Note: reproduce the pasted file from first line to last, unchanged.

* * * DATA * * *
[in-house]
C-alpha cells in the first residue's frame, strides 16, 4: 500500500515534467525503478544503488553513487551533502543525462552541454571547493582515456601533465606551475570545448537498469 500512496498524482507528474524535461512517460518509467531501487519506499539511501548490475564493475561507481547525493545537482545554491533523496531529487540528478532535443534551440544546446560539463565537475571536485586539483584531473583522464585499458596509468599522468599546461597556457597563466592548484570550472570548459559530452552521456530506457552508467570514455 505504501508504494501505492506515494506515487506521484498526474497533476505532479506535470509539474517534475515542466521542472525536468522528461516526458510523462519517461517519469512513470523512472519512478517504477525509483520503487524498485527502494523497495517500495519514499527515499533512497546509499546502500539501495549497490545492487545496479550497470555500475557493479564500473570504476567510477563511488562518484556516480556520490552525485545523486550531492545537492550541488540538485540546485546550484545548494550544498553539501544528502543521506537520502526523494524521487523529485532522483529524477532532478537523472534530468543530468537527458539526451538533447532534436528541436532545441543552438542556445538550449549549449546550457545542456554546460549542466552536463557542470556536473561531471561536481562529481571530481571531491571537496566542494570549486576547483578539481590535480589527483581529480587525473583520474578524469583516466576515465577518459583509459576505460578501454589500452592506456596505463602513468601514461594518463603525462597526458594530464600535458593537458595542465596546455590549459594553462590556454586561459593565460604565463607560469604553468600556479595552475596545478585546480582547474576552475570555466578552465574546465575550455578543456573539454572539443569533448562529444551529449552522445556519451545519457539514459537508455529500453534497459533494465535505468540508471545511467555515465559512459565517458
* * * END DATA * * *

[in-house]
C-alpha cells in the first residue's frame, strides 16, 4: 500500500515534467525503478544503488553513487551533502543525462552541454571547493582515456601533465606551475570545448537498469 500512496498524482507528474524535461512517460518509467531501487519506499539511501548490475564493475561507481547525493545537482545554491533523496531529487540528478532535443534551440544546446560539463565537475571536485586539483584531473583522464585499458596509468599522468599546461597556457597563466592548484570550472570548459559530452552521456530506457552508467570514455 505504501508504494501505492506515494506515487506521484498526474497533476505532479506535470509539474517534475515542466521542472525536468522528461516526458510523462519517461517519469512513470523512472519512478517504477525509483520503487524498485527502494523497495517500495519514499527515499533512497546509499546502500539501495549497490545492487545496479550497470555500475557493479564500473570504476567510477563511488562518484556516480556520490552525485545523486550531492545537492550541488540538485540546485546550484545548494550544498553539501544528502543521506537520502526523494524521487523529485532522483529524477532532478537523472534530468543530468537527458539526451538533447532534436528541436532545441543552438542556445538550449549549449546550457545542456554546460549542466552536463557542470556536473561531471561536481562529481571530481571531491571537496566542494570549486576547483578539481590535480589527483581529480587525473583520474578524469583516466576515465577518459583509459576505460578501454589500452592506456596505463602513468601514461594518463603525462597526458594530464600535458593537458595542465596546455590549459594553462590556454586561459593565460604565463607560469604553468600556479595552475596545478585546480582547474576552475570555466578552465574546465575550455578543456573539454572539443569533448562529444551529449552522445556519451545519457539514459537508455529500453534497459533494465535505468540508471545511467555515465559512459565517458